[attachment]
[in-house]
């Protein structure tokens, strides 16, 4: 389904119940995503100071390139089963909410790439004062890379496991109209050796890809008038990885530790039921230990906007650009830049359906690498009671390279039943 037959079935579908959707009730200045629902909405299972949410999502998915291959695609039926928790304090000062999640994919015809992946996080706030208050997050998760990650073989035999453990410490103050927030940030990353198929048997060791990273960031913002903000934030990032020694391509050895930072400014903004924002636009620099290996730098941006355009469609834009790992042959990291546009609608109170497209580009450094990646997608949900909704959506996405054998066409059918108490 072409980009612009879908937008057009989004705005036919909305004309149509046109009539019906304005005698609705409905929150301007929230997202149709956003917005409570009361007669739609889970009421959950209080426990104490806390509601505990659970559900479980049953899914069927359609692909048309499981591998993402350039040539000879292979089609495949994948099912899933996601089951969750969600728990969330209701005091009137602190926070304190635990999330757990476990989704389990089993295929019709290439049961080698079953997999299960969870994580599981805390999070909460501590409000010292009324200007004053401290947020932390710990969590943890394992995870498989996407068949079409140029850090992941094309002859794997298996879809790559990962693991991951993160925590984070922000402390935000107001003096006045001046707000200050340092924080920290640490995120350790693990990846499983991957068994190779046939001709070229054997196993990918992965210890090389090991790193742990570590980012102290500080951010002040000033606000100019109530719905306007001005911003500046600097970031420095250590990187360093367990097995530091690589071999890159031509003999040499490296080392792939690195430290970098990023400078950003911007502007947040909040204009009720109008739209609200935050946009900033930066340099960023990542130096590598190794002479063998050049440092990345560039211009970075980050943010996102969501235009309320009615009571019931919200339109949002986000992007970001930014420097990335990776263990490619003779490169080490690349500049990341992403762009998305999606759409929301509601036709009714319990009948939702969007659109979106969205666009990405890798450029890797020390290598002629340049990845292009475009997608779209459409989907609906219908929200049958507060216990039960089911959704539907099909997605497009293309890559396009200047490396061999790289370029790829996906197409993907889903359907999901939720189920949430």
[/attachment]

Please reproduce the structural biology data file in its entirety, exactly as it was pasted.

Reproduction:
[in-house]
């Protein structure tokens, strides 16, 4: 389904119940995503100071390139089963909410790439004062890379496991109209050796890809008038990885530790039921230990906007650009830049359906690498009671390279039943 037959079935579908959707009730200045629902909405299972949410999502998915291959695609039926928790304090000062999640994919015809992946996080706030208050997050998760990650073989035999453990410490103050927030940030990353198929048997060791990273960031913002903000934030990032020694391509050895930072400014903004924002636009620099290996730098941006355009469609834009790992042959990291546009609608109170497209580009450094990646997608949900909704959506996405054998066409059918108490 072409980009612009879908937008057009989004705005036919909305004309149509046109009539019906304005005698609705409905929150301007929230997202149709956003917005409570009361007669739609889970009421959950209080426990104490806390509601505990659970559900479980049953899914069927359609692909048309499981591998993402350039040539000879292979089609495949994948099912899933996601089951969750969600728990969330209701005091009137602190926070304190635990999330757990476990989704389990089993295929019709290439049961080698079953997999299960969870994580599981805390999070909460501590409000010292009324200007004053401290947020932390710990969590943890394992995870498989996407068949079409140029850090992941094309002859794997298996879809790559990962693991991951993160925590984070922000402390935000107001003096006045001046707000200050340092924080920290640490995120350790693990990846499983991957068994190779046939001709070229054997196993990918992965210890090389090991790193742990570590980012102290500080951010002040000033606000100019109530719905306007001005911003500046600097970031420095250590990187360093367990097995530091690589071999890159031509003999040499490296080392792939690195430290970098990023400078950003911007502007947040909040204009009720109008739209609200935050946009900033930066340099960023990542130096590598190794002479063998050049440092990345560039211009970075980050943010996102969501235009309320009615009571019931919200339109949002986000992007970001930014420097990335990776263990490619003779490169080490690349500049990341992403762009998305999606759409929301509601036709009714319990009948939702969007659109979106969205666009990405890798450029890797020390290598002629340049990845292009475009997608779209459409989907609906219908929200049958507060216990039960089911959704539907099909997605497009293309890559396009200047490396061999790289370029790829996906197409993907889903359907999901939720189920949430």